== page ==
Wine Ink: Wine education — it’s a lifelong pursuit
Under the influence
Graham’s 20-Year-Old Tawny Port: A tawny port is distinguished by the yellowish-brown color it picks up from being stored in large wooden casks for a decade or more. There are those who love these concoctions, which have been preserved with the addition of grape spirits into still wine. I love a good tawny port, and this offering from Graham’s is a perfect choice for after dinner with either a scoop of vanilla ice cream or a chunk of blue cheese.
“I don’t know anything about wine,” said the woman next to me as she looked deeply into a glass of tawny port at a recent wine tasting. “But I do know one thing,” she continued as she took a big sip of the wine, “I know what I like.”
The fact is, she knows all she really needs to know about wine — what she likes. And, in reality , she likely knows more than she thinks she knows about wine. And the hope is, she will be inspired enough by what is in her glass of tawny port to want to learn more about the basics of wine.
While wine is, at its core, a sensation for the senses, it is one of those things that can produce even more pleasure if you take the time to dig deeper and learn more about it.
SEMINARS and CLASSES
Wine is a social lubricant. And there is no better way to enhance your wine knowledge than by tasting and discussing the merits of wine with others who are tasting the same thing.
The key is finding places to do that. Without a doubt, the clearest path are the seminars, classes or tastings that let you interact with both wine professionals and other drinkers.
Start big. Events and festivals such as the Taste of Vail, the Keystone Wine and Jazz Festival, the Lake Tahoe Food Autumn Food and Wine Festival and the Aspen Food and Wine Classic are not only outrageously fun events to be a part of, but all bring in world-class wines and winemakers.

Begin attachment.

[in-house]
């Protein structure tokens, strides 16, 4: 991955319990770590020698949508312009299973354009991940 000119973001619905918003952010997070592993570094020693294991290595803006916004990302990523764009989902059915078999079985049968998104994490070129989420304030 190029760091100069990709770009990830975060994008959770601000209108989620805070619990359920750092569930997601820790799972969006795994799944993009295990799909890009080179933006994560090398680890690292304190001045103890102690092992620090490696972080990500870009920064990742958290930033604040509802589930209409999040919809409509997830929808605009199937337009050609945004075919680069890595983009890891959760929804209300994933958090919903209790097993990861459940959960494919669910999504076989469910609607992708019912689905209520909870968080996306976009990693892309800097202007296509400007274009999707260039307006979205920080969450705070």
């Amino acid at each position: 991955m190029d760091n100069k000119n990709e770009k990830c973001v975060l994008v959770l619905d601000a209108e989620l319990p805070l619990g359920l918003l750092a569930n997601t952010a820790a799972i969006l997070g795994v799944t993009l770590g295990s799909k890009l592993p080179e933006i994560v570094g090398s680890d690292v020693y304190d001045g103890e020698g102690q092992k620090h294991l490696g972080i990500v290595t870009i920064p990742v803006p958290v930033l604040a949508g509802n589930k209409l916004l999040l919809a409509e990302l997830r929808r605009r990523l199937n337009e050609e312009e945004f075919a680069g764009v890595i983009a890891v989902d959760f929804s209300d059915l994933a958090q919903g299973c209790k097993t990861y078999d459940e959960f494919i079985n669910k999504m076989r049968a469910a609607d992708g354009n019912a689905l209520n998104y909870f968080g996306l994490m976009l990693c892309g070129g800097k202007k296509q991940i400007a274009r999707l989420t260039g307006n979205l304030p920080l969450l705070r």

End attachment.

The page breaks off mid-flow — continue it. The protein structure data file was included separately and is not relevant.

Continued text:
Sign up for three days and focus on a particular region or grape, and at the end of a weekend, you may not be a certified expert, but you will certainly have had fun learning.
The wine seminars at these mega-events can be revelatory. Great glassware, educated and trained presenters and the opportunity to taste different wines from different vintages, or regions, is something you usually can’t do in the real world.
Then there are more focused classes and tastings that can often be found in resort areas, at restaurants, cooking schools or community colleges.
For example, the Cooking School of Aspen has a weekly wine-tasting event that explores, say, the wines of South America, one week and the wines of the Loire the next. Check out your local papers, or ask the sommeliers at the restaurants you go to or the folks in your favorite wine shop for suggestions. They’re typically on the pulse beat.
WORDS ON WINE
But if you can’t get to a seminar, the next best alternative for opening up the world of wine is to turn a page. That would be the pages of wine books. Fortunately, the world of wine has a long history, dating to ancient Greece, of writers pontificating on wine.
And there are some outstanding books that can provide a plethora of information. Begin with Hugh Johnson and Jancis Robinson’s “The World Atlas of Wine.”
This is, as the title infers, a book that documents all the wine from all around the world. Open a bottle, pour a glass and turn to the page that details where your wine is from, and you will be enlightened. Simple as that.
Then there is Karen MacNeil’s “The Wine Bible,” which has 994 pages of insights and recommendations from one of wine’s grand apostles. Or even try the best-selling wine book of all time, “Wine For Dummies.”
You need not only restrict yourself to guides and tomes of information. There are dozens of books that capture the romance of wine in all of its forms.
One of my favorites is Jay McInerney’s collection of essays “Bacchus and Me,” which gives his take on his own wine education. If Anthony Bourdain was a better writer and focused exclusively on wine, this would be the book he would write.
THE DIGITAL DOMAIN
Of course, we live in a digital age, and fortunately, the words on wine have spilled onto the web. Perhaps the easiest way to quickly learn about a wine in your glass is to go to winefolly.com and enter the varietal. You’ll get the lowdown, as well as recommendations for similar wines and other grapes you might want to try.
For a blog that provides a little deeper info and a dollop of opinion — okay, a heavy dose of opinion — you can’t go wrong with Alder Yarrow’s Vinography. Since 2004, Yarrow has been dishing out readable posts about wine, and if he recommends you try a wine, it is worth the effort to find it.
The bottom line is, there are lots of ways to learn more about the wines in your glass. If you know what you like, that is a start, but there may be more out there to love.
Kelly J. Hayes lives in the soon-to-be-designated appellation of Old Snowmass, Colo. He can be reached at firstname.lastname@example.org.